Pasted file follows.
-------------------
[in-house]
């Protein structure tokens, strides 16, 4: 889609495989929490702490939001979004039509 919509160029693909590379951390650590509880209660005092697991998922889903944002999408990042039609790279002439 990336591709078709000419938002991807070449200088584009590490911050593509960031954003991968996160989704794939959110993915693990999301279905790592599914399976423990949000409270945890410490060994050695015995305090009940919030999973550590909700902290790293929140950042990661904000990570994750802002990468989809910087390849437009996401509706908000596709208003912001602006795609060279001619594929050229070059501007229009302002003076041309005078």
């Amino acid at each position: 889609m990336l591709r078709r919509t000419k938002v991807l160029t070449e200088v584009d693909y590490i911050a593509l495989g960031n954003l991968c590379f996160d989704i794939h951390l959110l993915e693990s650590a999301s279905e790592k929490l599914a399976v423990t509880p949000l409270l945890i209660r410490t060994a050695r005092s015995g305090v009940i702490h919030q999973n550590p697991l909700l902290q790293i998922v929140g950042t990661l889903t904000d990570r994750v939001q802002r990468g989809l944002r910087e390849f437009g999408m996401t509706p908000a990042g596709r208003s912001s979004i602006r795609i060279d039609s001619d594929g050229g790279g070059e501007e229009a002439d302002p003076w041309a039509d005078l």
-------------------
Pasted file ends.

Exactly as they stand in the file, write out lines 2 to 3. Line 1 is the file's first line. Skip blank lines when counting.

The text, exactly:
């Protein structure tokens, strides 16, 4: 889609495989929490702490939001979004039509 919509160029693909590379951390650590509880209660005092697991998922889903944002999408990042039609790279002439 990336591709078709000419938002991807070449200088584009590490911050593509960031954003991968996160989704794939959110993915693990999301279905790592599914399976423990949000409270945890410490060994050695015995305090009940919030999973550590909700902290790293929140950042990661904000990570994750802002990468989809910087390849437009996401509706908000596709208003912001602006795609060279001619594929050229070059501007229009302002003076041309005078």
């Amino acid at each position: 889609m990336l591709r078709r919509t000419k938002v991807l160029t070449e200088v584009d693909y590490i911050a593509l495989g960031n954003l991968c590379f996160d989704i794939h951390l959110l993915e693990s650590a999301s279905e790592k929490l599914a399976v423990t509880p949000l409270l945890i209660r410490t060994a050695r005092s015995g305090v009940i702490h919030q999973n550590p697991l909700l902290q790293i998922v929140g950042t990661l889903t904000d990570r994750v939001q802002r990468g989809l944002r910087e390849f437009g999408m996401t509706p908000a990042g596709r208003s912001s979004i602006r795609i060279d039609s001619d594929g050229g790279g070059e501007e229009a002439d302002p003076w041309a039509d005078l």